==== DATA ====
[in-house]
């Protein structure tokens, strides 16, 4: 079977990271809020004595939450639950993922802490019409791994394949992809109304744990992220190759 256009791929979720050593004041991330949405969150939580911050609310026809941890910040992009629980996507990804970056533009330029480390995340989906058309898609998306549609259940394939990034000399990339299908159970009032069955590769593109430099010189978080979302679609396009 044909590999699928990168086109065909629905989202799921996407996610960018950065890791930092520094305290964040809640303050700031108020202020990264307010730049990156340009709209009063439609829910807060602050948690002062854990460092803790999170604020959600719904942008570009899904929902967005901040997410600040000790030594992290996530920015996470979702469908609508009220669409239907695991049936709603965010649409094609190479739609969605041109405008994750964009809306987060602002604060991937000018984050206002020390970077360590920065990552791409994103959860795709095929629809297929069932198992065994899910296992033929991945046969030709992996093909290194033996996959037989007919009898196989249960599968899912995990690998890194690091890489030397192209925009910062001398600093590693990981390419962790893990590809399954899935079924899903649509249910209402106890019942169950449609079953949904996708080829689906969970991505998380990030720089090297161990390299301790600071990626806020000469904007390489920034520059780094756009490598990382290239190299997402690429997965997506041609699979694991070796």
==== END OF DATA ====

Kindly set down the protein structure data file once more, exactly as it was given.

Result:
[in-house]
């Protein structure tokens, strides 16, 4: 079977990271809020004595939450639950993922802490019409791994394949992809109304744990992220190759 256009791929979720050593004041991330949405969150939580911050609310026809941890910040992009629980996507990804970056533009330029480390995340989906058309898609998306549609259940394939990034000399990339299908159970009032069955590769593109430099010189978080979302679609396009 044909590999699928990168086109065909629905989202799921996407996610960018950065890791930092520094305290964040809640303050700031108020202020990264307010730049990156340009709209009063439609829910807060602050948690002062854990460092803790999170604020959600719904942008570009899904929902967005901040997410600040000790030594992290996530920015996470979702469908609508009220669409239907695991049936709603965010649409094609190479739609969605041109405008994750964009809306987060602002604060991937000018984050206002020390970077360590920065990552791409994103959860795709095929629809297929069932198992065994899910296992033929991945046969030709992996093909290194033996996959037989007919009898196989249960599968899912995990690998890194690091890489030397192209925009910062001398600093590693990981390419962790893990590809399954899935079924899903649509249910209402106890019942169950449609079953949904996708080829689906969970991505998380990030720089090297161990390299301790600071990626806020000469904007390489920034520059780094756009490598990382290239190299997402690429997965997506041609699979694991070796």